Bruce Hawker is a leading campaign manager with 30 years experience advising leaders in business and politics. As MD of Campaigns & Communications, Bruce manages crises and plans and executes communications campaigns.

Lessons for Labor

Modern, democratic political parties in Europe and North America, like the Labour Party in the UK and Canada’s New Democratic Party, involve party members directly in the election of party leaders. In Canada, at least, this approach is working with the NDP increasing its membership and winning seats in the Canadian legislature. Political leadership is central to the success of a political party but the enduring strength of a party comes from the involvement and ideas of members and supporters. There are lessons in this for the ALP and I've written some of my thoughts in The Australian today.

Canadian Left's lesson for ALP

Last week I was in Ottawa where I met representatives of the two main Canadian progressive parties, the Liberals and the New Democratic Party.

The NDP is closer to the Australian Labor Party in that it is affiliated with the union movement. There are, however, elements of policy in both parties that overlap with Labor.

Historically the Liberals were much stronger than the NDP, regularly forming national governments since before World War II. When the Liberals lost office they were always the official opposition.

All that changed at the Canadian elections in May when the Conservatives were re-elected with an increased majority. The really surprising story however, was how the once all-dominating Liberals, the party of Pierre Trudeau, were decimated and replaced as the official opposition by a resurgent NDP under the leadership of the charismatic Jack Layton.

In the years leading up to the recent Canadian elections Layton proved to be a difficult politician to pigeonhole. He championed social reforms such as gay marriage and once forced a minority Liberal government to abandon massive tax cuts for business and instead spend the money on social programs.

On the other hand he refused to support a carbon tax and controversially allowed his MPs a conscience vote on a move to ban the registration of firearms.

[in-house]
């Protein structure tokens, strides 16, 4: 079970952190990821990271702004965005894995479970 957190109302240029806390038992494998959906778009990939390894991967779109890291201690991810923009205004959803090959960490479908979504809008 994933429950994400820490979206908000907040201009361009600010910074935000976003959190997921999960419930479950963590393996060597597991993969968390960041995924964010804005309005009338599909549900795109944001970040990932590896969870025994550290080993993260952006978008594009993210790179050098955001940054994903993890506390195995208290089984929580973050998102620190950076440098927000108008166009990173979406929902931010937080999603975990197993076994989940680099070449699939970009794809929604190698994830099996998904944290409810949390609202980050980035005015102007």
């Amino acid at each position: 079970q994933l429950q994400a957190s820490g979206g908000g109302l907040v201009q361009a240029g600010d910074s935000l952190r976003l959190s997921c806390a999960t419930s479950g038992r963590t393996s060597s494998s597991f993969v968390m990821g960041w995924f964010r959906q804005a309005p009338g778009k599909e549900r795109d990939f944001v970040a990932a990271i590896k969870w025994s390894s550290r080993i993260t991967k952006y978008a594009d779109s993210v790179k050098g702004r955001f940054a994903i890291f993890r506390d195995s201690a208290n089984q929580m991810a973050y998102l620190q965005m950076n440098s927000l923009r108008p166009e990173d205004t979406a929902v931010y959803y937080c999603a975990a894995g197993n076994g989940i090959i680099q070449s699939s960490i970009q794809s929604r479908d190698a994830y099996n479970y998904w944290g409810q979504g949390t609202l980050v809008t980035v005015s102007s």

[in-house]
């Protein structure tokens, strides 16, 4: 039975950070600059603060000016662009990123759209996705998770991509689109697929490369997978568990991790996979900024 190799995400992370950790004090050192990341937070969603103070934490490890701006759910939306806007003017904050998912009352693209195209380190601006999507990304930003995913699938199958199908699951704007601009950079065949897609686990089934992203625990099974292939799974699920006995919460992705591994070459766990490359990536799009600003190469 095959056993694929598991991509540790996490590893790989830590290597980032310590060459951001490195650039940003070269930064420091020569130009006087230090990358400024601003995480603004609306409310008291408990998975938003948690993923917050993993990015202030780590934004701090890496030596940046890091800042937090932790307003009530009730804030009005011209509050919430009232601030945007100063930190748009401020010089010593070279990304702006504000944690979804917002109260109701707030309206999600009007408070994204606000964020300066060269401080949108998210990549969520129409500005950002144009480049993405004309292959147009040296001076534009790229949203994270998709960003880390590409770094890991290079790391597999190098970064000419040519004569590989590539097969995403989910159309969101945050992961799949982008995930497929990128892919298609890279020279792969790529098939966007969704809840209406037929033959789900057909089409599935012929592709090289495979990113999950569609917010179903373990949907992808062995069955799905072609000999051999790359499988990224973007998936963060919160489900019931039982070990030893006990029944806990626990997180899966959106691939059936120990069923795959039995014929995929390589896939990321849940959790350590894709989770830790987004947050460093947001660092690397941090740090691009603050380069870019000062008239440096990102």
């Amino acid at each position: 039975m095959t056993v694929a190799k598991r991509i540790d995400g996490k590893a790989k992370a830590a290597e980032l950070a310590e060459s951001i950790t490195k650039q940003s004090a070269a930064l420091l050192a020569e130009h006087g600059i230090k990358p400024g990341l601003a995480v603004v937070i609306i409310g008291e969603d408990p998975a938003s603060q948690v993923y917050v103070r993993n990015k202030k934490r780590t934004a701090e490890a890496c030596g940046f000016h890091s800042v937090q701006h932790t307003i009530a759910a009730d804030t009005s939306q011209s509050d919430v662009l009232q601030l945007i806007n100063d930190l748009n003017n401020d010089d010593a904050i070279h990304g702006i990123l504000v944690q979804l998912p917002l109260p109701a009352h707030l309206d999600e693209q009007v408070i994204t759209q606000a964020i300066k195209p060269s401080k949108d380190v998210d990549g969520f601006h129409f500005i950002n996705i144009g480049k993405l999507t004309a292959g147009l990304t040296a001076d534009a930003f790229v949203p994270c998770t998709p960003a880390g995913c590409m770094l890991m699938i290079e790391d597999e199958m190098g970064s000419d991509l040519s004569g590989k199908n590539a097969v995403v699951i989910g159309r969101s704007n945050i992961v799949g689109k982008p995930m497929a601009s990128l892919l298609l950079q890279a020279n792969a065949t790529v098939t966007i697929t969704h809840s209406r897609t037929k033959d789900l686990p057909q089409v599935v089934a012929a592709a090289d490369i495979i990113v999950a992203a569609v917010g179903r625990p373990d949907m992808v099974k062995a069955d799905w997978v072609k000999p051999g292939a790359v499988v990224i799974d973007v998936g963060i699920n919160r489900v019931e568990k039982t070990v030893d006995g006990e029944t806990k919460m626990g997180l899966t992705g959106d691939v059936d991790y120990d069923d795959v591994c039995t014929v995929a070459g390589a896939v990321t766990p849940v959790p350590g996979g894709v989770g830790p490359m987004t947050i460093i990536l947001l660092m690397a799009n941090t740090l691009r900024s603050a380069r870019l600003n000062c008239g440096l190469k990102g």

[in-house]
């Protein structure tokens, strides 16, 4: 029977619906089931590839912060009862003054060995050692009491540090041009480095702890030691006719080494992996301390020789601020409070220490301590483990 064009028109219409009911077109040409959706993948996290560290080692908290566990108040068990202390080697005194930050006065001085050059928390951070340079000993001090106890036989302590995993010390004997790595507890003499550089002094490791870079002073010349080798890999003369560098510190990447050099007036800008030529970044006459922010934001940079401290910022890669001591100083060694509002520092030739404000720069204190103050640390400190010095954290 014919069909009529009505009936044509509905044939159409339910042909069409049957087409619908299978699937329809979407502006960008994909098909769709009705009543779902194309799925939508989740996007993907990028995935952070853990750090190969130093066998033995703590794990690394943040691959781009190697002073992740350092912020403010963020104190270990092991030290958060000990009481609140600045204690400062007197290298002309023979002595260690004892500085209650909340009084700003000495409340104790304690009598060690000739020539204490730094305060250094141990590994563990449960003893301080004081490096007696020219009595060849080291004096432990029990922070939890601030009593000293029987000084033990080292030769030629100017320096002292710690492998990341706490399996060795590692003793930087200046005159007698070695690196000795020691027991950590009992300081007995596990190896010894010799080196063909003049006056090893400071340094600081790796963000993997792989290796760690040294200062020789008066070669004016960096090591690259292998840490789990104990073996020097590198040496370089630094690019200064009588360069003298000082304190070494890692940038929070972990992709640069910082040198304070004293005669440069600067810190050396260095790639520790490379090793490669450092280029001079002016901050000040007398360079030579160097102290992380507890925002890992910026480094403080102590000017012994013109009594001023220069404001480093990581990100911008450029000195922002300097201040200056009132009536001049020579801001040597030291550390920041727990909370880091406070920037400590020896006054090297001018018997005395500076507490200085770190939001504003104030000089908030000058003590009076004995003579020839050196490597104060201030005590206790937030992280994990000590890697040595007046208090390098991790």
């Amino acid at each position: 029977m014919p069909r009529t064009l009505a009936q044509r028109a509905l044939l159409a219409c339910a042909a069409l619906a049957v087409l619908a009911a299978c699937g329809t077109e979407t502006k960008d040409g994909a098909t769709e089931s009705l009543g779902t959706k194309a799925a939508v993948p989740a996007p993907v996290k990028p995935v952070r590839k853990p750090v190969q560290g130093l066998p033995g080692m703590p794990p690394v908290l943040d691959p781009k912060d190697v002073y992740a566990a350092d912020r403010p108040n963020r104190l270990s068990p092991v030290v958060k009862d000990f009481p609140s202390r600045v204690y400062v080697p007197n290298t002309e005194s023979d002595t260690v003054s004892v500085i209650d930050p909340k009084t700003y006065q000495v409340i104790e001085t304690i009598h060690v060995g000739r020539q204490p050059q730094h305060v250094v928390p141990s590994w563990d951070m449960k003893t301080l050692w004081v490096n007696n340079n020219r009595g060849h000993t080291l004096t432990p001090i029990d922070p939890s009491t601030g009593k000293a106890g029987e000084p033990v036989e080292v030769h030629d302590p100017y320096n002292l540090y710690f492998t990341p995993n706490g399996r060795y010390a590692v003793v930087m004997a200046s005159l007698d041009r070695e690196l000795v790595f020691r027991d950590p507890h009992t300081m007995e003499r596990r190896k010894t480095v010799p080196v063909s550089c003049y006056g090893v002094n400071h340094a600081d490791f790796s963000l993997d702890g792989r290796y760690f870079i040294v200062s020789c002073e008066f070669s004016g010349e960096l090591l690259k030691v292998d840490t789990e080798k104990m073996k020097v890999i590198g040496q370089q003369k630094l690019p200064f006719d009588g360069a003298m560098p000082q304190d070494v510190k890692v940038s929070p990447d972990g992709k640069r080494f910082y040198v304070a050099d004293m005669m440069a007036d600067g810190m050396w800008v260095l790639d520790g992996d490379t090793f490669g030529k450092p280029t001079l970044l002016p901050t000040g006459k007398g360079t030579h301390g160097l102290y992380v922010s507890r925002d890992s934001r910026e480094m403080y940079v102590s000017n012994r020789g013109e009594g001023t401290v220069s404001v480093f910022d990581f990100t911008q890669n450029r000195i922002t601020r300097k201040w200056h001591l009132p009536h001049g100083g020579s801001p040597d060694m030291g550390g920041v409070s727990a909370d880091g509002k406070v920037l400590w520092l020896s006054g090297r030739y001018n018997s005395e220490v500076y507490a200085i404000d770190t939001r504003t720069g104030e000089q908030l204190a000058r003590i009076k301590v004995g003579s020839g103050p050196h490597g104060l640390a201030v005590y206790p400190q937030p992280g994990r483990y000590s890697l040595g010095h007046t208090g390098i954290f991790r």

It was, however, a policy and political cocktail that worked. At the recent national election Layton took the NDP to its best ever result, 103 seats in a house of 308. When he took over the leadership of his party eight years ago it held just 13 seats.

But now Layton is dead, struck down by cancer just months after guiding his party to a remarkable resurgence.

Last week the nation mourned a man who was in the process of transforming Canadian progressive politics. After that the NDP set about finding his replacement.

In Australia his successor would be selected by his parliamentary colleagues, but not in Canada (and a surprisingly large number of parties of all colours across the world).

Last Friday the NDP's executive met to set the rules for the election of the new parliamentary leader. As in the past, the next opposition leader will be chosen by a vote of all 86,000 members of the party.

There will be a leadership election campaign during which candidates will have to woo and engage with the rank and file. Anyone who wants to help choose the next NDP leader need only join the party.

The healthy state of this once-marginal party warrants close examination by the ALP's leadership. Even at a time when the conservatives are dominating Canadian politics, the NDP's membership is growing.

Although unions can affiliate with the NDP their vote at party conferences is restricted to just 25 per cent compared with a massive 50 per cent in the ALP.

Furthermore, unions have no bloc voting power in leadership contests. It's a case of one vote, one value, as surely it should be in any organisation committed to democratic principles.

Most importantly for the ALP and the Coalition, in a system where the rank and file selects the parliamentary leader the power of factions is dramatically reduced. Talent is rewarded over blind loyalty and ability cannot be supplanted by decisions of entrenched interests. Most importantly, any move to replace the leader requires rank-and-file approval. That certainly could have made recent Australian political history quite different.

In 2003, when Layton won the NDP leadership, he did so in the face of opposition from his parliamentary caucus and the affiliated unions.
He won it through rank-and-file support after a protracted engagement with and involvement by the party's rank-and-file membership. In the following years he transformed his party, united his parliamentary team and won the respect of a nation.

All this is real food for thought. The Labor Party has to grow if it is to attract the best talents. However, it will only do so if its membership feels a real sense of ownership and involvement.

Labor's membership has been in decline for years and compares poorly with the NDP, whose members may soon number about 100,000.

Reducing the influence of faction leaders and union secretaries would mean turning the ALP's present modus operandi on its head.  However, Labor's popular vote sits at below 30 per cent for the first time in living memory.

Opening Labor's leadership ballots to all its members is surely an idea whose time has come.

 

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